Something like Doodle Champion Island Games should be little more than an innocent diversion promoting the greatest athletic event on Earth. But as a promotional item that’s intended to shape people’s perception of the games, even while they’re surrounded by a public health crisis, there’s something that feels off about something so saccharine being used to promote an event with some deeply upsetting problems.
Under normal circumstances it’s not something I’d even think about. At least I wouldn’t think about it this hard. For what it’s worth, I don’t think Google nor Studio 4°C created something that was intended to be much more than a piece of interactive art and creative content marketing, rather than something that could be construed as propaganda to distract from the fact that the Summer Olympics are currently taking place in a country that is experiencing sharply rising caseloads of a dangerous virus.
Maybe I’m being too optimistic, but I would hope that no one being pitched the idea of helping to promote a super spreader event would take the money in good conscience, and I want to be careful not to make that accusation based on no actual information. But it’s also telling that Nintendo – who made headlines when leaked documents showed they backed out of the Olympic ceremonies – did so more because of internal tension and creative conflict rather than anything to do with ethics or public health concerns.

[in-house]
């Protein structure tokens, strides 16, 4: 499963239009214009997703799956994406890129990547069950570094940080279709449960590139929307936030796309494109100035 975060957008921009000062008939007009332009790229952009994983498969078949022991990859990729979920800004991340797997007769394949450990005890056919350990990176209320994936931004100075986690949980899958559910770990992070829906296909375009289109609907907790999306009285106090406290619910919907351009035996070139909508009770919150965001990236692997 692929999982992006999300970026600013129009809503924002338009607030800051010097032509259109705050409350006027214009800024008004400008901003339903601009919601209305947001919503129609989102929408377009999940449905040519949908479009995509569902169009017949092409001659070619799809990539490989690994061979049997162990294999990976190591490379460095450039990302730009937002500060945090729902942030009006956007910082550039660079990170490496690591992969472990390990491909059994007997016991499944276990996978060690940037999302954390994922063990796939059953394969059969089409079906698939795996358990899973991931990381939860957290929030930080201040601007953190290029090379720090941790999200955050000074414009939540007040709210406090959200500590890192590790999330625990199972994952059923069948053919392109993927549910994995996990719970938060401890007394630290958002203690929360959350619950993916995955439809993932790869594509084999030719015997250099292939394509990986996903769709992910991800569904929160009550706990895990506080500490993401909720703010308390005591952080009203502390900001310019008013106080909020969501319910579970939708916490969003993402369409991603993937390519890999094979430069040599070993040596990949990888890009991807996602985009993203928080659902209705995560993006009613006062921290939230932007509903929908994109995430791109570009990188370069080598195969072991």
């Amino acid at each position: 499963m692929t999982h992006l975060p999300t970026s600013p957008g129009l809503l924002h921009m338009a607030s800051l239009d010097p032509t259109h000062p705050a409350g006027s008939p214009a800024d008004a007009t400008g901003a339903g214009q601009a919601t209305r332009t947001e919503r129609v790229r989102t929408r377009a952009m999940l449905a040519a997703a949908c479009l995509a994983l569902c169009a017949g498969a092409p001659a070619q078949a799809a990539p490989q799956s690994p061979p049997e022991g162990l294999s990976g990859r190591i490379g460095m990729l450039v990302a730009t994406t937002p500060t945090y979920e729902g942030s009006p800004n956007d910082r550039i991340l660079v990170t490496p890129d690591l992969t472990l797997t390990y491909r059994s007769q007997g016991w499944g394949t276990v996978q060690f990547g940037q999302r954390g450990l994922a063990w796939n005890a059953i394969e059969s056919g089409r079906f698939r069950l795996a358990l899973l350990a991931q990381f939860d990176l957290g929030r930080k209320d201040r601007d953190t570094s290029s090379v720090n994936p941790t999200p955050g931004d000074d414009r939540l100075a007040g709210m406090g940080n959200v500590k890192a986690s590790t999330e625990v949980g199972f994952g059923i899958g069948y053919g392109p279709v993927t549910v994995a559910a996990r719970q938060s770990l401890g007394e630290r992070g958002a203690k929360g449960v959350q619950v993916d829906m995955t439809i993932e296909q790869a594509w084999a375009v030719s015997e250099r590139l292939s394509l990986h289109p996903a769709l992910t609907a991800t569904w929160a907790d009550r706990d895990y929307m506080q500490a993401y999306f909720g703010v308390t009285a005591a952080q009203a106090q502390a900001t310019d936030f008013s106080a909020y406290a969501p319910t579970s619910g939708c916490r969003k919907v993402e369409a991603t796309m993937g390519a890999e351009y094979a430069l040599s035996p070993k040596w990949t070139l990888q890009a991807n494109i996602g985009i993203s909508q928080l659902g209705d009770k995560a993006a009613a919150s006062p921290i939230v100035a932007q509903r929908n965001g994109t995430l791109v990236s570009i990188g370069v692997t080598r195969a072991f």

I sometimes wonder what “normal” would look like in my mind right now and I think it’s something close to being able to play a free game in a browser without wondering what kind of irresponsible spread of lethal illness it might be helping to promote, whether that outcome was intentional or not. I shouldn’t be able to wring my brain like a damp sweat rag and somehow squeeze out 1,000 or so words about something that ordinarily wouldn’t warrant a mental deep dive or much more than a simple news piece.
Once COVID-19 vaccinations began rolling out, I was (perhaps naively) hopeful that by the time the Olympics came around, we wouldn’t still be talking about things like this. Like everyone else, I’m tired. I want a reason to believe this isn’t a conversation we’re going to keep having for years instead of months. The cognitive dissonance between learning that the Asahi Shimbun (one of Japan’s largest newspapers) called for the cancellation of the games and playing a bright and cheerful cartoon game meant to sell the world on the idea that the summer games are, in fact, good and problem-free, feels jarring in a way that’s hard for my mind to shake.
Doodle Champion Island Games may be the least likely example of how games and politics are inseparable, if not because of their actual content, but because of the cultural context surrounding their creation and how they choose to either challenge or reinforce public perception around real-world issues. I want to be able to say it’s just a cool thing Google did that’s worth checking out for a few minutes. But it’s also a reminder that when everything else is said and done, money is the only thing that talks.
Ben Sailer is a writer based out of Fargo, ND, where he survives the cold with his wife and dog. His writing also regularly appears in New Noise Magazine.